My partners and I have always discussed the possibility of doing some sort of referral program for Detailed Image. We have a very loyal customer base so it would only be natural to give them the ability to earn free products in exchange for referring their friends. We never could quite formulate the right way to do it, so it always sat on the backburner while we tackled other projects.
Then last year I came across an article on the Tim Ferriss blog entitled How to Gather 100,000 Emails in One Week (Includes Successful Templates, Code, Everything You Need). The post is written by Harry’s co-founder Jeff Raider and provides a detailed case study of how they executed a successful pre-launch campaign using a refer a friend program.
After sharing that article with my partners the wheels started to turn in our heads. After a few discussions we had the basic framework for what would become the Detailed Image Refer a Friend Program that we launched in early June. Overall it’s been a success for us. In this post I want to share our experiences along with some tips and tricks to add to what is covered in the Harry’s article in case you’re interested in running a similar program on your site.
The Elements of a Successful Refer a Friend Campaign
After reading the Harry’s case study, we really honed in on what elements we had to have to give us a chance at success. In our opinion, there’s no sense in doing this type of campaign unless the goal is to go big. It’s just too much work. For us, there are other more effective ways to go after our narrowly defined ideal customer, such as a professional detailer.
A referral program is about massive growth, a gigantic boost in newsletter subscribers that is difficult to achieve in any other way. The main benefit of a refer a friend program is the compounding network effect of one customer referring a bunch of friends, those friends in turn referring a bunch of their friends, those friends doing the same thing, and the whole thing snowballing into a thing of beauty rather quickly.
Once we figured that out, our parameters for success became pretty easy. The goal was to remove as many barriers as possible so that we maximized how viral the program was. Here’s what we came up with:
- It has to be free to participate. Requiring someone to be an existing customer is too much.
- Rewards have to be good, relevant, reasonably easy to achieve, and free to the recipient (no charging for shipping!)
- Referrals should be given an extra perk for helping out their friends, even if they don’t participate in the program themselves.
- Maybe most importantly, it has to be simple. Someone needs to be able to figure it out without doing much reading.
We spent a lot of time working on every aspect of our Refer a Friend page. You can pretty much get the idea just by glancing at our main graphic:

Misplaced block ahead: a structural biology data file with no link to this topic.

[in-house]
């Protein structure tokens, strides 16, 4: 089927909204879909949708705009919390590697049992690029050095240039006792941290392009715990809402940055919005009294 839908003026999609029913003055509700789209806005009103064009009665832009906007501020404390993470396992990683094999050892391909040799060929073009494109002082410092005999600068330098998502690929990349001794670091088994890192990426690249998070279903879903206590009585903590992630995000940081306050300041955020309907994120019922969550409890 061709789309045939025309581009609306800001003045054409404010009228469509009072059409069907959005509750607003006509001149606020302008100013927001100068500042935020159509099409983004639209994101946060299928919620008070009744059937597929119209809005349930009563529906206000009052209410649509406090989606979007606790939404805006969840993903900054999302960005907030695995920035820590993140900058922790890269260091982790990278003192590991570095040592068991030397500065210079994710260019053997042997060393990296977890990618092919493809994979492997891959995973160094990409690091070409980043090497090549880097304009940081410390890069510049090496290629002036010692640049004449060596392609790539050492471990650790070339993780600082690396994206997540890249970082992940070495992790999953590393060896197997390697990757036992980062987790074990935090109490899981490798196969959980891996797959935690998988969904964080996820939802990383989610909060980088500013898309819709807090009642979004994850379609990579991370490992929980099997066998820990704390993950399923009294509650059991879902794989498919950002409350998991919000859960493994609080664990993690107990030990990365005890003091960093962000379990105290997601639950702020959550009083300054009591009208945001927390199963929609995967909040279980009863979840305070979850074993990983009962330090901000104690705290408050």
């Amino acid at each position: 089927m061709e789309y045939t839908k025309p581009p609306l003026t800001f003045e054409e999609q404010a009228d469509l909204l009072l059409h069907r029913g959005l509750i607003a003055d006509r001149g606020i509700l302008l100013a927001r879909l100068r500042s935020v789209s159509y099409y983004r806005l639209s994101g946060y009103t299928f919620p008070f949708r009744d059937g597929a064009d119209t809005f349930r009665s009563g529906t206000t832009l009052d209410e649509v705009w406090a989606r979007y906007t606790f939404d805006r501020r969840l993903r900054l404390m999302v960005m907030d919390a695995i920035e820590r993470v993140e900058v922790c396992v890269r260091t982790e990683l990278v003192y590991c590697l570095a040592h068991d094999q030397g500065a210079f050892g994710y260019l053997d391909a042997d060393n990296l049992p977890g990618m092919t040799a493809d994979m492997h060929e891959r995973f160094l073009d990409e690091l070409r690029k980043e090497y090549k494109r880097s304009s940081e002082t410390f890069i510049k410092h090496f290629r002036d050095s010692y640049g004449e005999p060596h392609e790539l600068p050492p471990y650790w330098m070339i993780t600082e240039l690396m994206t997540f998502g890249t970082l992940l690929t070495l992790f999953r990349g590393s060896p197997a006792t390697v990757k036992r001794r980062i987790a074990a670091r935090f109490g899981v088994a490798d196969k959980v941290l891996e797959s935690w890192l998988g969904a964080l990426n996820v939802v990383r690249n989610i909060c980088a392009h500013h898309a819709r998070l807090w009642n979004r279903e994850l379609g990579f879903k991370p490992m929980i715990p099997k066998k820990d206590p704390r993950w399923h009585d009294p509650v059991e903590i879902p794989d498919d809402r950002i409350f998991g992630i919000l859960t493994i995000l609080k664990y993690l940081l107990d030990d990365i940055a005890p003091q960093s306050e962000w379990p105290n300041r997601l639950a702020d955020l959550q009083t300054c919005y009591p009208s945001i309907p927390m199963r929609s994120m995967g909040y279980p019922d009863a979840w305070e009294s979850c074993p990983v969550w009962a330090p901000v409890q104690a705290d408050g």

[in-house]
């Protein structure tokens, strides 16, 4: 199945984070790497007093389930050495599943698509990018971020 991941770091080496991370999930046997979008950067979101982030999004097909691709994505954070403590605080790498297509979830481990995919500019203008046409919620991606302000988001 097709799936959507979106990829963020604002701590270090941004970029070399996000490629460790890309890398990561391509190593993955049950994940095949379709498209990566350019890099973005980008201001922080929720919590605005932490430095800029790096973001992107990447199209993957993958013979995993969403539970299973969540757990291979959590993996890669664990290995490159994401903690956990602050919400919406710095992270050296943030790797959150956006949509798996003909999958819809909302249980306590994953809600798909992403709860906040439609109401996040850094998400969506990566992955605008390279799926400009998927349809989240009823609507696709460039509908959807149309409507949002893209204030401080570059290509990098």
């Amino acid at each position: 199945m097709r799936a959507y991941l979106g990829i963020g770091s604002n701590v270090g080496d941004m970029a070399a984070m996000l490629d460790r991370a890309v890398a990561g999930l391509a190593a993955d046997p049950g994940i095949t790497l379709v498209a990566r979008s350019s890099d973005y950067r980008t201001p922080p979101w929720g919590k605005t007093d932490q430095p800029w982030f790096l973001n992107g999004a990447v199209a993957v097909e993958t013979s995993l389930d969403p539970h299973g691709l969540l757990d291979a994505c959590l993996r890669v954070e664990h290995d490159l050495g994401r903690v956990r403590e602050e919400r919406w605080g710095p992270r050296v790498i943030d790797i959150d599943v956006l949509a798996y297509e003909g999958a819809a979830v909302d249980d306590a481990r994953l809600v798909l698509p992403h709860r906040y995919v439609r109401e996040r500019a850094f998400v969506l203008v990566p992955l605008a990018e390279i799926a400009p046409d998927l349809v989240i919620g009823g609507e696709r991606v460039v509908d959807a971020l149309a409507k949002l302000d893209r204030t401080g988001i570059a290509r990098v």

If that catches your eye, maybe you read the next section of text:
How Does It Work?
We give you a special link to share with your friends. When your friends sign up for our newsletter using that link, you’re credited with a referral. Each referral brings you closer to earning free detailing products!
And then the rewards:
The reaction we’re hoping for is “5 friends? I can do that!” And then once you get that first shipment from us, quickly and completely free of charge, you’re hooked on the program.
The Details – Removing Friction
In addition to that information page, we spent a lot of time removing friction every step of the way.
After signing up, each participant gets their own private page to help them share their unique sign-up page and check on their progress. This page we really borrowed from the Harry’s example because they did such a great job:
Their unique sign-up page to share with friends looks like this:
This is where I think this project gets really interesting. Because we’ve developed our own e-commerce platform we have the ability to relatively easily do some creative custom programming on a project like this.
You can see that when a friend signs up we send them a free shipping coupon code. After doing some analysis and projections, this is something we decided to offer to all new newsletter subscribers. If you aren’t on our newsletter and haven’t made a purchase with us, when you sign up you get an auto-generated one-time shipping code delivered right to your inbox!
We also almost entirely automated the back-end of this. Each night our system reviews referrals from the past day, checks for fraud (more on that below), credits referrals to accounts, automatically creates any reward orders, and then emails the customer: